Monday, February 8, 2010
A Pedagogy of Life for Life
I yearn to claim this “gigantic” function and excel in it. Counter cultural? Yes. For a well educated woman to forgo an out of home career to pursue the passe realm of mothering and educating one’s own children elicits frowns from less enlightened individuals. Yet, doesn’t Chesterton make it sound more than fulfilling? To act as Queen Elizabeth, Whitely, Aristotle? To open the universe to your child and be everything to them? This quickens my heart; brings it to life.
Yet if I do step aside from full time engagement in society to guide those within my home for a decade or so I need to make it count. So the question is, how can I best craft my home into a center for intellectual stimulation for someone in Piaget’s pre-operational stage? From his studies I learn that my three year old is not yet fully able to learn in abstract ways, through reading Shakespeare or working algorithms persay. He must learn concretely. I also learn that he is difficult to teach as he cannot fully see from my perspective and I need to recognize his lens as egocentric. Therefore, I must form his learning environment to cooperate with his perspective. I cannot coerce him to work from mine. I must give him hands on manipulatives to use to usher him further on to the path of development. As Lewis urges in The Last Battle, “Further up and further in.” I am creating the scaffolding on which the building of his mind will occur.
I must turn to the greats to shape my quest. Two educational theorists whom I greatly respect are Maria Montessori and Rudolph Steiner. Their theories cooperate in some areas and contradict each other in others. For example, Montessori believes that children should be kept from imaginative and phantastical play until they are around the age of eight as it would muddy their attempts to understand and order their universe. Steiner on the other hand shapes the majority of his pedagogy around the world of fairy tale. He believes that in order to usher a young person deeper into humanity you must awaken their spirit through their imagination. Only once this understanding of reality, coming through the medium of the imagination, blossoms can people begin to be taught about the rest of creation with proper foundations. Despite these fundamental differences in theory these two teachers both recognize something I see as very important for preschool aged children, especially in light of Piaget’s research. They each recognize the importance of creating the educational environment completely around the needs of the child. (Piaget)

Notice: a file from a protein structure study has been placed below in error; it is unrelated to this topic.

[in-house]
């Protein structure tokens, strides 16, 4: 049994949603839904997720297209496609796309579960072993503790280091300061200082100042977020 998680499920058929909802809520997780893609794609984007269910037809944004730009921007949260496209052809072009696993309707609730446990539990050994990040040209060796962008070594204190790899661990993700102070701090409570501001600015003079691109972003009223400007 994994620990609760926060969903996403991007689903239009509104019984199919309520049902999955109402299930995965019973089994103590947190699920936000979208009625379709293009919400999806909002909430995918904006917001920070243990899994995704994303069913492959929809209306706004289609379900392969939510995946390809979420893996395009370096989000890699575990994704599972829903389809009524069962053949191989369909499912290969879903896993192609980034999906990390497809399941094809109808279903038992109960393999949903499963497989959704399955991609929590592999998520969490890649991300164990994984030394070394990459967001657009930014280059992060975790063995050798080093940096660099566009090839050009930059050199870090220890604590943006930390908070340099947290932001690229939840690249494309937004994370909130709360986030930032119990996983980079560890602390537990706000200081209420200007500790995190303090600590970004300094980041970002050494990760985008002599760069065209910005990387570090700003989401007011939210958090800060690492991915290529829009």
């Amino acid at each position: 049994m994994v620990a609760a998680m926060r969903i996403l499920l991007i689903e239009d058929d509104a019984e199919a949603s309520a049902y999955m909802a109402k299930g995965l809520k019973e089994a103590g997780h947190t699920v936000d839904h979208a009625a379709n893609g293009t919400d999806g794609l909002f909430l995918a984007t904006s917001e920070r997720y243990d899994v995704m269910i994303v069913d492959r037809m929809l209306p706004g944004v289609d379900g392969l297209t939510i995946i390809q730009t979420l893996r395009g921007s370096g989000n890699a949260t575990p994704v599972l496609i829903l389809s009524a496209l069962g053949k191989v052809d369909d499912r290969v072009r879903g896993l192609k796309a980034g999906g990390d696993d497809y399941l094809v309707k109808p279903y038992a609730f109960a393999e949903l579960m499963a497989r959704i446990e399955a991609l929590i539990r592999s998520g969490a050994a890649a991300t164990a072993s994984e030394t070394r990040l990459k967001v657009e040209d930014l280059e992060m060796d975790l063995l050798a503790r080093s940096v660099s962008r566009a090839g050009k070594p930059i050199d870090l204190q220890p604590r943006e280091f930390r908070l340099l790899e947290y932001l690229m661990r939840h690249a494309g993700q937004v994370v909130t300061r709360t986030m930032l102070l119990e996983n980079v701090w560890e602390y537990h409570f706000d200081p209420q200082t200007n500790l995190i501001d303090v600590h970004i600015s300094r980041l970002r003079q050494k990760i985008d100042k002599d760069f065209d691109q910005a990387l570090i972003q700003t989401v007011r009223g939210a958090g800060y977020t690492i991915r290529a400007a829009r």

Montessori said that, “From the moment the child enters the classroom, each step in his education is seen as a progressive building block, ultimately forming the whole person, in the emergence from childhood to adult. All focus is on the needs of the child.” This care manifests itself in her formation of the physical classroom. In every detail she adapts the space to that of a child, lowering tables, making tools accessible and orderly, etc. One of her classrooms is even called Lilliput, after those in Gulliver’s Travels. She reduces size of objects but not size of respect of children. Her every move involves the children in important and necessary parts of daily life; teaching them how to mimic and accomplish actual tasks. This approach is far from oppressive despite its mundaneness. The work done is productive, immediate, teaching both fine and gross motor skills through productive activities. It is empowering as it enables children to feel like legitimate and helpful members of their worlds. She doesn’t motivate children extrinsically through grades, but intrinsically through igniting a child’s interest in learning through presenting materials to them that will stimulate their minds and hands. (Montessori)
A difficulty implicit in reproducing these environments within one’s home is that both Steiner and Montessori’s methods focus greatly on the benefit of allowing children to learn together, not from competition, but from modeling. Montessori had children aged 3-7 in the same classroom using the same materials, teaching each other as individuals reached mastery of certain skills. Older children’s knowledge was reinforced through it’s teaching and younger children were able to learn through watching someone extremely accessible and similar to themselves. It inspires in them a desire to also reach mastery so that they can in turn feel proud of themselves as they helpfully teach others. The delight inherent in this method naturally shapes intrinsic motivation for a child.